Tomorrow at noon. #BigThingsComing
— Alex Funderburke (@AlexFunderburke) May 27, 2017
I tweeted this the day before the biggest and most important article I’ve ever written was published. Little did I know what that hashtag at the end of that tweet would become. Not only was it the last line of the next day’s article, it would become a motto, a mindset and so much more.
To most, if you read “#BigThingsComing” and just look at the surface of it, you’ll probably think “Oh he probably has something dropping soon, and it’s rather important” – and, well, you’d be right. But those three words also represent 18 years of being slept on, teased, and being told I can’t do something simply because I have a disability.
Growing up a military brat, I moved around a lot. The first place I remember living was Fort Bragg, North Carolina. Back then I didn’t know I was different and no one ever said anything to me about the way I walked. I thought every kid goes to physical and occupational therapy once a week, but my family’s next move would be a rude awakening.
I landed in Middletown, Rhode Island around the time of the World Series (I remember time by sporting events, bear with me). I went into my first-grade class and instantly was getting odd looks from kids, and I assumed this was because I was a new kid who came a month late.
Later that day, I was asked: “why do you walk like that?”
I’ve been asked the question before but I never had to answer it for myself; the teacher assigned to help me through the day would divert the question and ask the kid about something else. This new teacher didn’t know me yet, so she didn’t divert the attention, I don’t remember what I said, but I know I didn’t answer it. I probably thought “what do they mean?”.
The school playground had a huge grass field beside it and kids would play touch football. I was still in my first week or so at this new school and I decided that I would go play some football. There were only fourth graders there and I was the only first grader asking to play (which was wild even without CP) and they laughed at me and said I walked funny. I left with an instant feeling of hurt, as most kids at that age would. That’s when I realized I might actually be different than everyone else.
My safety net was sports; it didn’t matter if it was watching it or playing baseball for the local Newport YMCA. Sports was my strong suit, and I always knew more than everyone else. I could spit out any baseball or football statistic and it would be correct.
I knew stuff about sports that no other first grader knew, I had the knowledge of someone at ESPN; My uncle even called me “Sportscenter”. Name a player on any team, chances are I knew them and could give you their stats.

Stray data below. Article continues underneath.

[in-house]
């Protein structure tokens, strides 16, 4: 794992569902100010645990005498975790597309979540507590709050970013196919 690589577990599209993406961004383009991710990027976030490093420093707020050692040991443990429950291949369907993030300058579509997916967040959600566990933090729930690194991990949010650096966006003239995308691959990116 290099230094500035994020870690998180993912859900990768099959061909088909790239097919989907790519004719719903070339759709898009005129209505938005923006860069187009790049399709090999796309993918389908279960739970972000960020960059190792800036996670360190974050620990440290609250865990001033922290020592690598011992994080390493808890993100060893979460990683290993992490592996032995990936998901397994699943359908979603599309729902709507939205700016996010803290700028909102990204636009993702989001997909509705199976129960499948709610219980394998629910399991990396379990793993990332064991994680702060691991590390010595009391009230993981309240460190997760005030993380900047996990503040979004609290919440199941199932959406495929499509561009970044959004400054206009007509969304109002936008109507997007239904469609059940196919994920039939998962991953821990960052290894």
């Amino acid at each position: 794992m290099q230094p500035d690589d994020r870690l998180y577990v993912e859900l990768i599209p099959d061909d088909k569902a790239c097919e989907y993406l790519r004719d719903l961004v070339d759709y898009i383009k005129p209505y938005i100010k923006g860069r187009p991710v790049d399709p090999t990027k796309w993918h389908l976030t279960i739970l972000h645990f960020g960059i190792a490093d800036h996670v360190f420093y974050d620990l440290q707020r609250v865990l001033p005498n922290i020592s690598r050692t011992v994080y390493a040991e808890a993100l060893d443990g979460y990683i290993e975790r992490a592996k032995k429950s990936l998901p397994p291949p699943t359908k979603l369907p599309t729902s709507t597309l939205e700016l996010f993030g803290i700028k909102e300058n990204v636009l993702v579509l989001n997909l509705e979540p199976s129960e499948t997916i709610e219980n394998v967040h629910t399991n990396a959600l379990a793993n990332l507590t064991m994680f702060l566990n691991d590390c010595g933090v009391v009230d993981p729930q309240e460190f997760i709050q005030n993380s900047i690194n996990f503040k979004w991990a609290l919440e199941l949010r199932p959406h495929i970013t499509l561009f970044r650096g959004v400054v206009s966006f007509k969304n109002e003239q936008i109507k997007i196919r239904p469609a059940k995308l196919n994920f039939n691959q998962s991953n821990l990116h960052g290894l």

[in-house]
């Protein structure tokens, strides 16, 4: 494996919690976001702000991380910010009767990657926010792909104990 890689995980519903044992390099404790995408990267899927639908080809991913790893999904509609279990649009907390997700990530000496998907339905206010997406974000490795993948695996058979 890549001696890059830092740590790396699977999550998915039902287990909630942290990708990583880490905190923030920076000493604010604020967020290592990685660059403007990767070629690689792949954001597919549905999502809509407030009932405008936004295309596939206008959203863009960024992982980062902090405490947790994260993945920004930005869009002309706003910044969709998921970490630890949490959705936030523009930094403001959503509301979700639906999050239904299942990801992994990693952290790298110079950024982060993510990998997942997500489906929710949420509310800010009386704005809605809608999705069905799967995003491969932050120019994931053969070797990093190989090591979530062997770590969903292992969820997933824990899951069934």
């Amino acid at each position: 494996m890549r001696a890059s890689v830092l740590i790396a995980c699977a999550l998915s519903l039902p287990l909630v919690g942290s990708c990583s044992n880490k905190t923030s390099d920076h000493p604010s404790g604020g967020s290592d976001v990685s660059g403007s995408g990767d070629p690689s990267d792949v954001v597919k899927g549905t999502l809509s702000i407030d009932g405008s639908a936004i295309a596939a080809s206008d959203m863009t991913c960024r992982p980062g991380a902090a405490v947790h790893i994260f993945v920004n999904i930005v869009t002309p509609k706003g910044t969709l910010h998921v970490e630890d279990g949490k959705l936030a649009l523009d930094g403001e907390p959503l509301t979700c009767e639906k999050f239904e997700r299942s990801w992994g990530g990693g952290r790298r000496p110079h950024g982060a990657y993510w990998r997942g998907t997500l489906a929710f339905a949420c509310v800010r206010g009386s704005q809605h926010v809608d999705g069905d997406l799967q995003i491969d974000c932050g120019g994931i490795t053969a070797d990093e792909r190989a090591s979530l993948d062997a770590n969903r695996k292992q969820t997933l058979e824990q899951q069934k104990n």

If I was getting picked on at school, I’d get home and lose myself in the Yankees game, the Army or Duke basketball game, a football game, it didn’t matter what sport, they made me happy again. It was my outlet, it always has been and probably always will be.
When no one could understand what I was going through, it’s weird but it felt like sports did in a sense. When a game was on everything was perfect, the only thing that could go wrong was my team losing.
That’s where writing comes into play; writing about college sports have slowly become that safety net and it’s turned into my career goal. My writing has turned #BigThingsComing into what it is today.
It’s a saying that tells you no matter where you are at the moment, it can always be bigger and better. It could be the next minute, next day, next month, or years away, but things will get better and big things will come.
I remember after my first radio interview all of my family and friends were congratulating me, but I knew that interview was only the beginning. I’m not trying to sound like I’m ungrateful for that opportunity; it was a learning experience that helped me grow.
One of my goals is to be an Army Athletics broadcaster, like Rich Demarco does now. My connection with Army Athletics runs deep, as I wrote about in my first personal article; I’ll never get to go to the academy, but I love it all the same. Calling an Army game is a big goal, but my dream job is to end up as a host on ESPN’s SportsCenter.
It’s a show I’ve watched since I was a little baby; my parents say that when they would put cartoons for toddlers on, I would say “sports show” to tell them I wanted to watch SportsCenter. Deep down I’ve always had dream to be on that program.
I’ve known I wanted to have a job that involves sports in some fashion, but I didn’t know what I wanted to do or how I was going to do it. Was I going to be a player, coach, in the front office, working for an athletic department, or was I going to be a part of the press? Until August 2016 I really didn’t know, but around that time is when I found my love for writing, and that has turned ESPN into a more and more realistic goal.
It started out as a hashtag I threw out to feel good about what I had done; now it’s a motto that gets me excited about everywhere I’m going to go.